Yankee Stadium, city churches and community centers have been designated as COVID-19 vaccine distribution sites

Yankee Stadium will open Friday as a COVID-19 vaccine hub strictly for Bronx residents as per Gov. Andrew Cuomo.

News 12 Staff

Feb 5, 2021, 12:28 PM

Updated 1,255 days ago

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Yankee Stadium will open Friday as a COVID-19 vaccine hub strictly for Bronx residents as per Gov. Andrew Cuomo.
At least 15,000 appointments are expected to be available at the stadium during the first week.
Local and state officials are pushing for the hub and other pop-up sites in an effort to target locations and people of color with higher positivity rates.
Cuomo's office says the Bronx has the highest COVID-19 infection numbers of all five boroughs and that COVID-19 has killed Black and Latino New Yorkers at a higher rate.
The new site is also meant to close the vaccine inequality gap that local officials say has developed citywide.
For those who want to take advantage of this site, here's what you need to know: Starting Friday, the stadium will be operating from 8 a.m. through 8 p.m., seven days a week. You need to make sure you meet the city's 1a and 1b vaccine eligibility requirements. Anyone from grocery store workers to city workers can make appointments at somosvaccinations.com or can call 1-833-SOMOSNY.
If you can't get an appointment at the stadium, Cuomo also announced 35 new community-based pop-up vaccination sites that are also opening this week. Six of those are in the Bronx.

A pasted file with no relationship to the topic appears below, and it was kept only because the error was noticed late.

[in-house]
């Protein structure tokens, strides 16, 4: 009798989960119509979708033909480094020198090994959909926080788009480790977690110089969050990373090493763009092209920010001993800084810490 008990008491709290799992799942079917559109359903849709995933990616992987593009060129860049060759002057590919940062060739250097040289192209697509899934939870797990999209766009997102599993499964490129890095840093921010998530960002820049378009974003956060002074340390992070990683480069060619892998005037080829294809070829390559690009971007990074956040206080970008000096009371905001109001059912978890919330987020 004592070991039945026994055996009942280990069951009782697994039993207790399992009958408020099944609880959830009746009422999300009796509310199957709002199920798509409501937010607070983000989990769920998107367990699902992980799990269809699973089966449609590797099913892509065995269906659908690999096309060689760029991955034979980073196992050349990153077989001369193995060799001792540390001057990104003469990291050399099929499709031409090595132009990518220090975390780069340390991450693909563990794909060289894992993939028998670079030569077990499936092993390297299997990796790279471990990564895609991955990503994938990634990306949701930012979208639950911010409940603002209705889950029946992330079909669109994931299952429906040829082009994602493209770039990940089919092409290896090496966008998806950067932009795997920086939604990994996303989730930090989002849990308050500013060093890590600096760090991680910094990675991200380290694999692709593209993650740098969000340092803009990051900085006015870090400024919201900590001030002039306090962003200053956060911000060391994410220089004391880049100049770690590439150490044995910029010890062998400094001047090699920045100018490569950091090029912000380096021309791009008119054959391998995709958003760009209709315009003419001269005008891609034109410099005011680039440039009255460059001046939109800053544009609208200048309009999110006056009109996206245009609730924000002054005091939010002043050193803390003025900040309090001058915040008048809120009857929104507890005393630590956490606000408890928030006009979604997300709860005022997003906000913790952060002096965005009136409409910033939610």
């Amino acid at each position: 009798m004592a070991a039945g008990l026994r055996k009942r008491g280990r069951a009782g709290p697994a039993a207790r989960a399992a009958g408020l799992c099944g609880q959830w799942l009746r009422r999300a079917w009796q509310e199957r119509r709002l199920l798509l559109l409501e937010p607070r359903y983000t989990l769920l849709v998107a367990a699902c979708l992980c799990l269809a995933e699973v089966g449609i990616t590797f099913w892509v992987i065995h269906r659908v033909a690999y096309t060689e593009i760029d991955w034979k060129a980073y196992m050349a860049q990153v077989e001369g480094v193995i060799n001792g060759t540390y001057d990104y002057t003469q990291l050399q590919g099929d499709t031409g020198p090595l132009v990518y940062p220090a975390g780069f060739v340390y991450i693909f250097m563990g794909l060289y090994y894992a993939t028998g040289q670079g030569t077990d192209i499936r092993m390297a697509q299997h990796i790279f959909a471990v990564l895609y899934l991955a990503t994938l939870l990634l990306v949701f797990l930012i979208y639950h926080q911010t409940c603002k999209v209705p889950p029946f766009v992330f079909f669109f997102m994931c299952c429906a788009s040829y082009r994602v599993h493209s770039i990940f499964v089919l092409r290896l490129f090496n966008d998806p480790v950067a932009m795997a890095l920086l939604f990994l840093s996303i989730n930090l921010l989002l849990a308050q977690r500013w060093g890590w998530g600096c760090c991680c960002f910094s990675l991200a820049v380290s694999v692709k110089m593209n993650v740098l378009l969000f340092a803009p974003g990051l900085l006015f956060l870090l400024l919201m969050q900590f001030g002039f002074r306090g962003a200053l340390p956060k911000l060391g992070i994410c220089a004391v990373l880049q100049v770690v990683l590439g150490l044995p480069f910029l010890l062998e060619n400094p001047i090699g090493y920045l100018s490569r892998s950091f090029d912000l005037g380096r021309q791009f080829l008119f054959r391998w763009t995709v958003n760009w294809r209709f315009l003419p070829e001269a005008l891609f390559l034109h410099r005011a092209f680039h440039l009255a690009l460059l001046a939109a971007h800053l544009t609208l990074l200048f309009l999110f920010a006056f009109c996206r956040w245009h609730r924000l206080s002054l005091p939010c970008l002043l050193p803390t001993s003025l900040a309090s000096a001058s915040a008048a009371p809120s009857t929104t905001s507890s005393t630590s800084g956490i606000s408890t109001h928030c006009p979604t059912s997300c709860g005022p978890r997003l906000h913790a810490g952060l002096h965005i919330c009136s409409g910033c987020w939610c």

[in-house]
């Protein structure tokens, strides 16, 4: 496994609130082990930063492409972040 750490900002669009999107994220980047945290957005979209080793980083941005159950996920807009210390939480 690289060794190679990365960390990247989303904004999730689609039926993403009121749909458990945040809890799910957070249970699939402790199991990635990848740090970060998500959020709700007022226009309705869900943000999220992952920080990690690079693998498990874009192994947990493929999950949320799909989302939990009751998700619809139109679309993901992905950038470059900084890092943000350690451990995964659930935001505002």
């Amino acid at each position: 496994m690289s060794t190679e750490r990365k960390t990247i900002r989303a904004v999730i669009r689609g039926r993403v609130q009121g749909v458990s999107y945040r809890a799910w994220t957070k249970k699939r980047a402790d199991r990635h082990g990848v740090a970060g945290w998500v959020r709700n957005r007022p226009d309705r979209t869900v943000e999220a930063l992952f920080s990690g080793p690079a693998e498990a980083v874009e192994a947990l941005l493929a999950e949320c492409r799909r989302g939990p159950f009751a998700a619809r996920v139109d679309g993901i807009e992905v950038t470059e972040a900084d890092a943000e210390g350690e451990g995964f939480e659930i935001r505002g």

These stations will be operating at churches, community centers, NYCHA buildings and cultural centers.
Mt. Carmel Baptist Church on Prospect Avenue in Morrisania is one of such sites where they will be operating until Monday from 9 a.m. through 5 p.m. A handful of people patiently waited in line to receive the first dose of the Pfizer vaccine outside the church Thursday.
"Yesterday, my daughter and my son called me that they're opening new to go to try it, so we tried and we fortunately, we got it both today," said 67-year-old Maria Acosta.
For Acosta and her 69-year-old husband, it was an emotional relief after desperately trying to schedule an appointment for a month.
"I feel like I can breathe and just be able to leave my home relaxed. I just feel excited. It's very emotional," Acosta said in Spanish while tearing up.
Church pastor Anthony Lowe said he hopes people take advantage of receiving the vaccine at the church.
"It's imperative, it's the only way, it might take a while, that we as a community, as a people, will get some sense of normalcy again," Lowe said.
Another temporary site that opened on Thursday in the Bronx was the Greater Eternal Baptist Church on Elton Avenue.
In Brooklyn, Christian Cultural Center in Flatlands Avenue, United Revival Mennonite Church on Melrose Avenue, and Howard Houses on Pitkin Avenue all opened today as well.
Several others around the city will open over the weekend.
Twenty-five thousand people are estimated to take the vaccine this week.


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